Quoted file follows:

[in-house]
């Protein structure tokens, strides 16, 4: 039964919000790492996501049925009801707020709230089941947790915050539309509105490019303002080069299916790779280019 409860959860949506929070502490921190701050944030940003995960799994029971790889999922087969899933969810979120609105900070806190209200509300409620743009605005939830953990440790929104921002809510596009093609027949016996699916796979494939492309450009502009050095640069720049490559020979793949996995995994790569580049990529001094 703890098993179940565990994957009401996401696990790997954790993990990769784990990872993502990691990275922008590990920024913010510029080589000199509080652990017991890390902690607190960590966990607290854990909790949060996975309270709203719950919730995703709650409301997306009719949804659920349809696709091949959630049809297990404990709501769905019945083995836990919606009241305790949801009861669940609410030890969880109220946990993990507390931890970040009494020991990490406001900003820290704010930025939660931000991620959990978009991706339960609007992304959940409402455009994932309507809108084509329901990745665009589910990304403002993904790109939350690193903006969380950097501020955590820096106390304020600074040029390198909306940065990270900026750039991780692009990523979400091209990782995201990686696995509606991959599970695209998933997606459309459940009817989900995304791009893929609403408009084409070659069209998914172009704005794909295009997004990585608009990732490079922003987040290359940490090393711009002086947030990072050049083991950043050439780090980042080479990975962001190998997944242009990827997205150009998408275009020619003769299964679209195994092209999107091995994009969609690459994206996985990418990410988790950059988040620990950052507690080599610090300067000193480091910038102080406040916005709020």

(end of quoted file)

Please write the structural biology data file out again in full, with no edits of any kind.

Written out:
[in-house]
């Protein structure tokens, strides 16, 4: 039964919000790492996501049925009801707020709230089941947790915050539309509105490019303002080069299916790779280019 409860959860949506929070502490921190701050944030940003995960799994029971790889999922087969899933969810979120609105900070806190209200509300409620743009605005939830953990440790929104921002809510596009093609027949016996699916796979494939492309450009502009050095640069720049490559020979793949996995995994790569580049990529001094 703890098993179940565990994957009401996401696990790997954790993990990769784990990872993502990691990275922008590990920024913010510029080589000199509080652990017991890390902690607190960590966990607290854990909790949060996975309270709203719950919730995703709650409301997306009719949804659920349809696709091949959630049809297990404990709501769905019945083995836990919606009241305790949801009861669940609410030890969880109220946990993990507390931890970040009494020991990490406001900003820290704010930025939660931000991620959990978009991706339960609007992304959940409402455009994932309507809108084509329901990745665009589910990304403002993904790109939350690193903006969380950097501020955590820096106390304020600074040029390198909306940065990270900026750039991780692009990523979400091209990782995201990686696995509606991959599970695209998933997606459309459940009817989900995304791009893929609403408009084409070659069209998914172009704005794909295009997004990585608009990732490079922003987040290359940490090393711009002086947030990072050049083991950043050439780090980042080479990975962001190998997944242009990827997205150009998408275009020619003769299964679209195994092209999107091995994009969609690459994206996985990418990410988790950059988040620990950052507690080599610090300067000193480091910038102080406040916005709020």